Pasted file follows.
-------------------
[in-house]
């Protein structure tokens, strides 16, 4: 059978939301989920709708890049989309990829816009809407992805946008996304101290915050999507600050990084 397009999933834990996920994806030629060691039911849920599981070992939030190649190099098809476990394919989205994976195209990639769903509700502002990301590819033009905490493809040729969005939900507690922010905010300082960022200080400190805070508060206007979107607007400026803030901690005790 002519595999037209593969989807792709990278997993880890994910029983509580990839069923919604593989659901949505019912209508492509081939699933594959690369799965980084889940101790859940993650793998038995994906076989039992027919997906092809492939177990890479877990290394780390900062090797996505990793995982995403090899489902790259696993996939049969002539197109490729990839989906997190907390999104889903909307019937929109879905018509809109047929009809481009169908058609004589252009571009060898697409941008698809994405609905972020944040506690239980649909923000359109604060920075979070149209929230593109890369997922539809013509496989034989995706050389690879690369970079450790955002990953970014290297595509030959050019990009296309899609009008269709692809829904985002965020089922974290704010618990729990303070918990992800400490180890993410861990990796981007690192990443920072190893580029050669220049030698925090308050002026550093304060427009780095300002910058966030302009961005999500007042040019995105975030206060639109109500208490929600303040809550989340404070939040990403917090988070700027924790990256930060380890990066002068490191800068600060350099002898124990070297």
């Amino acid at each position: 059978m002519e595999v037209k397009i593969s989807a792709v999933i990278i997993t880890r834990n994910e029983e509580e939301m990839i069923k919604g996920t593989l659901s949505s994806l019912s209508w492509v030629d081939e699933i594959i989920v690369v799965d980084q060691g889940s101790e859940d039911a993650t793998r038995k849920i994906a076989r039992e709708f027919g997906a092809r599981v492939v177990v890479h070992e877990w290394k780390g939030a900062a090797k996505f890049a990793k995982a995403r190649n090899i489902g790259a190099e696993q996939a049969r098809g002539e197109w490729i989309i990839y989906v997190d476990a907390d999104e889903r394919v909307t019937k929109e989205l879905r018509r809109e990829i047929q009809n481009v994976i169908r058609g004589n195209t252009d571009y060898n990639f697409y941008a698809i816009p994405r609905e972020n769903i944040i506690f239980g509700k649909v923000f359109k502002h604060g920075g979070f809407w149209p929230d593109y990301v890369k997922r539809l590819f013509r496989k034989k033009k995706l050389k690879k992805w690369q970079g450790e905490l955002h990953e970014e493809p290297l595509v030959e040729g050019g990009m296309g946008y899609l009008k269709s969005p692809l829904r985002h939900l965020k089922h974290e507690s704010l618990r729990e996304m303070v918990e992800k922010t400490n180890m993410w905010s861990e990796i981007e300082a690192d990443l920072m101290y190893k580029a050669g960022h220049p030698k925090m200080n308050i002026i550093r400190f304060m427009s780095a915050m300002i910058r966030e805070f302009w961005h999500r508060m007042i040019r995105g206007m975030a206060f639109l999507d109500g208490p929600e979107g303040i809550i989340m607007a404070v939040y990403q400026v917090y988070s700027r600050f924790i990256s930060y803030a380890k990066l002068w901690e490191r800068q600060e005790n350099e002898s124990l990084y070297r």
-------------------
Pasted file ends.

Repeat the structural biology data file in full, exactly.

[in-house]
């Protein structure tokens, strides 16, 4: 059978939301989920709708890049989309990829816009809407992805946008996304101290915050999507600050990084 397009999933834990996920994806030629060691039911849920599981070992939030190649190099098809476990394919989205994976195209990639769903509700502002990301590819033009905490493809040729969005939900507690922010905010300082960022200080400190805070508060206007979107607007400026803030901690005790 002519595999037209593969989807792709990278997993880890994910029983509580990839069923919604593989659901949505019912209508492509081939699933594959690369799965980084889940101790859940993650793998038995994906076989039992027919997906092809492939177990890479877990290394780390900062090797996505990793995982995403090899489902790259696993996939049969002539197109490729990839989906997190907390999104889903909307019937929109879905018509809109047929009809481009169908058609004589252009571009060898697409941008698809994405609905972020944040506690239980649909923000359109604060920075979070149209929230593109890369997922539809013509496989034989995706050389690879690369970079450790955002990953970014290297595509030959050019990009296309899609009008269709692809829904985002965020089922974290704010618990729990303070918990992800400490180890993410861990990796981007690192990443920072190893580029050669220049030698925090308050002026550093304060427009780095300002910058966030302009961005999500007042040019995105975030206060639109109500208490929600303040809550989340404070939040990403917090988070700027924790990256930060380890990066002068490191800068600060350099002898124990070297």
């Amino acid at each position: 059978m002519e595999v037209k397009i593969s989807a792709v999933i990278i997993t880890r834990n994910e029983e509580e939301m990839i069923k919604g996920t593989l659901s949505s994806l019912s209508w492509v030629d081939e699933i594959i989920v690369v799965d980084q060691g889940s101790e859940d039911a993650t793998r038995k849920i994906a076989r039992e709708f027919g997906a092809r599981v492939v177990v890479h070992e877990w290394k780390g939030a900062a090797k996505f890049a990793k995982a995403r190649n090899i489902g790259a190099e696993q996939a049969r098809g002539e197109w490729i989309i990839y989906v997190d476990a907390d999104e889903r394919v909307t019937k929109e989205l879905r018509r809109e990829i047929q009809n481009v994976i169908r058609g004589n195209t252009d571009y060898n990639f697409y941008a698809i816009p994405r609905e972020n769903i944040i506690f239980g509700k649909v923000f359109k502002h604060g920075g979070f809407w149209p929230d593109y990301v890369k997922r539809l590819f013509r496989k034989k033009k995706l050389k690879k992805w690369q970079g450790e905490l955002h990953e970014e493809p290297l595509v030959e040729g050019g990009m296309g946008y899609l009008k269709s969005p692809l829904r985002h939900l965020k089922h974290e507690s704010l618990r729990e996304m303070v918990e992800k922010t400490n180890m993410w905010s861990e990796i981007e300082a690192d990443l920072m101290y190893k580029a050669g960022h220049p030698k925090m200080n308050i002026i550093r400190f304060m427009s780095a915050m300002i910058r966030e805070f302009w961005h999500r508060m007042i040019r995105g206007m975030a206060f639109l999507d109500g208490p929600e979107g303040i809550i989340m607007a404070v939040y990403q400026v917090y988070s700027r600050f924790i990256s930060y803030a380890k990066l002068w901690e490191r800068q600060e005790n350099e002898s124990l990084y070297r």